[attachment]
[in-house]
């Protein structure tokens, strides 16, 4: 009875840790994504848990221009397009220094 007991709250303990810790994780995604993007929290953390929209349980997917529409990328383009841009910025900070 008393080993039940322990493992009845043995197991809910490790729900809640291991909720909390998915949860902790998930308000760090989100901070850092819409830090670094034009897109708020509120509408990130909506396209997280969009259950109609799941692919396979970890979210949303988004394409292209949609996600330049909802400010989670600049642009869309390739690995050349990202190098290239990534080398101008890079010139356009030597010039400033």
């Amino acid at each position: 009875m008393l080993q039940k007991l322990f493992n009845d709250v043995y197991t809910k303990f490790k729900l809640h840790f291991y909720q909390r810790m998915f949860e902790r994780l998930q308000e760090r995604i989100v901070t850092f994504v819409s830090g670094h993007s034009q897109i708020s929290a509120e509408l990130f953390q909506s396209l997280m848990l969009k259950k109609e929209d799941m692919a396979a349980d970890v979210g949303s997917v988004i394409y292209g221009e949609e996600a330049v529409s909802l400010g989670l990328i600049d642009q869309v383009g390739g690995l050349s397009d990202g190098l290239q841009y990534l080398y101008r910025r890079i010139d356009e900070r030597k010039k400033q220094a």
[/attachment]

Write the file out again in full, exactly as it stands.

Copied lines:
[in-house]
């Protein structure tokens, strides 16, 4: 009875840790994504848990221009397009220094 007991709250303990810790994780995604993007929290953390929209349980997917529409990328383009841009910025900070 008393080993039940322990493992009845043995197991809910490790729900809640291991909720909390998915949860902790998930308000760090989100901070850092819409830090670094034009897109708020509120509408990130909506396209997280969009259950109609799941692919396979970890979210949303988004394409292209949609996600330049909802400010989670600049642009869309390739690995050349990202190098290239990534080398101008890079010139356009030597010039400033």
């Amino acid at each position: 009875m008393l080993q039940k007991l322990f493992n009845d709250v043995y197991t809910k303990f490790k729900l809640h840790f291991y909720q909390r810790m998915f949860e902790r994780l998930q308000e760090r995604i989100v901070t850092f994504v819409s830090g670094h993007s034009q897109i708020s929290a509120e509408l990130f953390q909506s396209l997280m848990l969009k259950k109609e929209d799941m692919a396979a349980d970890v979210g949303s997917v988004i394409y292209g221009e949609e996600a330049v529409s909802l400010g989670l990328i600049d642009q869309v383009g390739g690995l050349s397009d990202g190098l290239q841009y990534l080398y101008r910025r890079i010139d356009e900070r030597k010039k400033q220094a």